Conservation groups have criticised a new deal on Tasmania’s forest industry, saying it will not end the logging of old growth forests, it will hand millions of dollars to the logging industry and will not stop Gunns Ltd’s proposed pulp mill in northern Tasmania going ahead in the face of community opposition.
The Tasmanian and federal Labor governments released a “Heads of Agreement” statement on July 24. The two governments will soon release an “intergovernmental agreement” to formalise the policy.
The deal includes $276 million from the federal government to fund a transition out of native forest logging. Of this, $148 million will go to the forest industry over this financial year.
The agreement does not specify how much money will be given to Gunns for exiting its native- forest wood supply contracts, although ABC Online reported on August 4 that Gunns was now demanding $106 million.
The agreement guarantees the ongoing logging of 155,000 cubic metres of high quality sawlog, 265,000 cubic metres of peeler billets and approximately 12500 cubic metres of specialty timbers from Tasmania’s native forests each year. Even Forestry Tasmania said that these figures cannot be achieved without impacting on the areas being considered for reserves.
It said the deal “is just a waste of another [$270 million] of taxpayers’ money …
“Unless this deal is fixed, and fixed properly, direct action in the forests, in the courts and in the markets will continue until this appalling industry finally collapses, no matter how long it takes.”
The Alliance said three “key measures” were needed to resolve Tasmania’s forest disputes. These are: “a clear public commitment by industry, the unions and government to end all native forest logging”, “a clear and rapid timetable for a transition to plantation-only logging” and “immediate, unequivocal protection of 572,000 hectares of identified high conservation value forests as new national parks in Tasmania”.
On August 1, anti-pulp mill group TAP into a Better Tasmania condemned Environment Tasmania, The Australian Conservation Foundation and The Wilderness Society’s backing of the forest deal.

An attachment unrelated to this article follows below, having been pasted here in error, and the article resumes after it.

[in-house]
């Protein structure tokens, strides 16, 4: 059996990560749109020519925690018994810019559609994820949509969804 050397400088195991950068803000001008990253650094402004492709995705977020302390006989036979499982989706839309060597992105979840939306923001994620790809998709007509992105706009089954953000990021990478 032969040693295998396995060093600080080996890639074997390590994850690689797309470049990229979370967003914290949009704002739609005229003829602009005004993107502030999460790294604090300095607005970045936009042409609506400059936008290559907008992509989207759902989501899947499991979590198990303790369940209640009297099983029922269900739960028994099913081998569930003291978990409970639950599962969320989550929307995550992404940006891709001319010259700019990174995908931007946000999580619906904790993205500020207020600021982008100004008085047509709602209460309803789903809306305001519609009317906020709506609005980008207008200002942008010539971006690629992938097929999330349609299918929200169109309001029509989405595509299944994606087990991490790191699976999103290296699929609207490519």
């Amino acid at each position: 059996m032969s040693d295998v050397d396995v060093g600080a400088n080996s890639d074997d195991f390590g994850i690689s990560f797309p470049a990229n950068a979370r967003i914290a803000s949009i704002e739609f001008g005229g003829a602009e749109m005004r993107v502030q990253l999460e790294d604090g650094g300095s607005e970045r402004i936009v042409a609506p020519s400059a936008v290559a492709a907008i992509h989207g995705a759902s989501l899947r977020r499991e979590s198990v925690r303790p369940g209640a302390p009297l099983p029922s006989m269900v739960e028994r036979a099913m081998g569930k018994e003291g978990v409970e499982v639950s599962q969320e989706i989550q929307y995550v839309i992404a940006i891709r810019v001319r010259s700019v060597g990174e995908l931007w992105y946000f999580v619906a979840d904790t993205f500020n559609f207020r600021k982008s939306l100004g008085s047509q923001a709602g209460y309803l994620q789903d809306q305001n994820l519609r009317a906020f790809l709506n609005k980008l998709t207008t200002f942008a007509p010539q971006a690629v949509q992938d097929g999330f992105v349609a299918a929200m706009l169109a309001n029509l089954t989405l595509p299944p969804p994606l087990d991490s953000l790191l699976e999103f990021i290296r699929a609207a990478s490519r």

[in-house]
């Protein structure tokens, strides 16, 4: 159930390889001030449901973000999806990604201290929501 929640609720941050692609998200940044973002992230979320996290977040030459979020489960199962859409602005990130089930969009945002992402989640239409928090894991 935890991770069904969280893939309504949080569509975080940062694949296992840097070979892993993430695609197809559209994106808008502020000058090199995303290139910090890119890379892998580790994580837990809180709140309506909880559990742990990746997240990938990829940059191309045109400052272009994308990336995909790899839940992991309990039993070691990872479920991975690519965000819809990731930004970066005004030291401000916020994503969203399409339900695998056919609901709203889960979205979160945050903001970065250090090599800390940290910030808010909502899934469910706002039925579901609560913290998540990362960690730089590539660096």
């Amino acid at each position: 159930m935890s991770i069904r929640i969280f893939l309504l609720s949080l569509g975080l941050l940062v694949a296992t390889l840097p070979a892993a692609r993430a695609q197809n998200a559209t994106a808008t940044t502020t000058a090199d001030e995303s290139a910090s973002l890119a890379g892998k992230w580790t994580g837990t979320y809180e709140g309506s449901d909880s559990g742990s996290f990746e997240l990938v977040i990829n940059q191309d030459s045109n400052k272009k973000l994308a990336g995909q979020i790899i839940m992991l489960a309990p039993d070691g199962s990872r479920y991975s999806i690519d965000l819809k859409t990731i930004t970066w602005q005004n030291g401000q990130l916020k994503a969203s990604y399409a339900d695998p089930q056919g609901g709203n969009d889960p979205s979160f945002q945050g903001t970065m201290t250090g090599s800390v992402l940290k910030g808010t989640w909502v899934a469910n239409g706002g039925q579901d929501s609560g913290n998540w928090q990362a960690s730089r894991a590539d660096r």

Group spokesperson Bob McMahon said: “On the ABC Q&A program on July 25, revered environmental campaigner, Peter Cundall, condemned the part played by conservation groups in the forest peace negotiations in Tasmania for the past year.”
McMahon said the group “supports Peter’s position” and gave two reasons why.
He said: “1. The ‘roundtable’ negotiation process was illegitimate from the very start. It was unrepresentative, elitist and secret. TAP made it clear from the beginning that therein lay the seeds of failure.
“2. The only two remaining conservation groups left in the process, the Environment Tasmania/Wilderness Society group and Australian Conservation Foundation, are prepared to trade protection of high conservation value forest for a pulp mill, in effect, the Tamar Valley pulp mill.”
The Tasmanian Public and Environmental Health Network (TPEHN) announced it could “no longer remain a member group of Environment Tasmania Incorporated” on August 1.
It said: “TPEHN has been lobbying all parties to the Tasmanian Statement of Forest Principles to advocate for stronger and more detailed measures related to reforms in the management of forestry plantations. To our disappointment Environment Tasmania Inc. has failed to take a strong lead on the current issue of pesticide reform and has so far failed to take this public health matter seriously during their negotiations on the Principles.”
TPEHN’s David Obendorf wrote in an August 3 Tasmanian Times article: “It is now dawning on many long-standing environmentalists in Tasmania that the so-called ‘peace deal’ signed by the self-appointed environmental non-governmental organisations (ENGOs) is nothing more than a cruel hoax …
“The decision-making processes the ENGO negotiators used — and their behaviour — has caused distrust and distress for many in the conservation movement. This forest peace process has been treated all along as a two-sided issue. Many Tasmanians were not consulted, whilst the people of northern Tasmania who stand to be affected have not been represented or heard.
“The Tasmanian forestry industry gets a financial package worth several hundreds of millions again! Yet the conservation of Tasmania’s forests will be haggled over for another year or so. This has been a very poor negotiation process; the conflict is not resolved.”
Peter McGlone, director of the Tasmanian Conservation Trust, said on August 1 he was very concerned about an “anti-protest clause” in the agreement.
Clause 6 in the agreement says: “The Australian and Tasmanian governments have a clear expectation that, with the formalisation of this agreement, the long running conflict over native forestry in Tasmania will come to an end.”
McGlone said: “The Tasmanian Conservation Trust rejects this draconian and anti-democratic Clause 6 and calls on the conservation groups which have been helping to produce this agreement to also reject it.”
On July 26, Tasmania Greens leader Nick McKim called for a meeting with Premier Lara Giddings “to address shortcomings” in the agreement. McKim said: “With genuine leadership there is an opportunity to fix Labor’s Heads of Agreement, to restore the balance between conservation and industry outcomes.”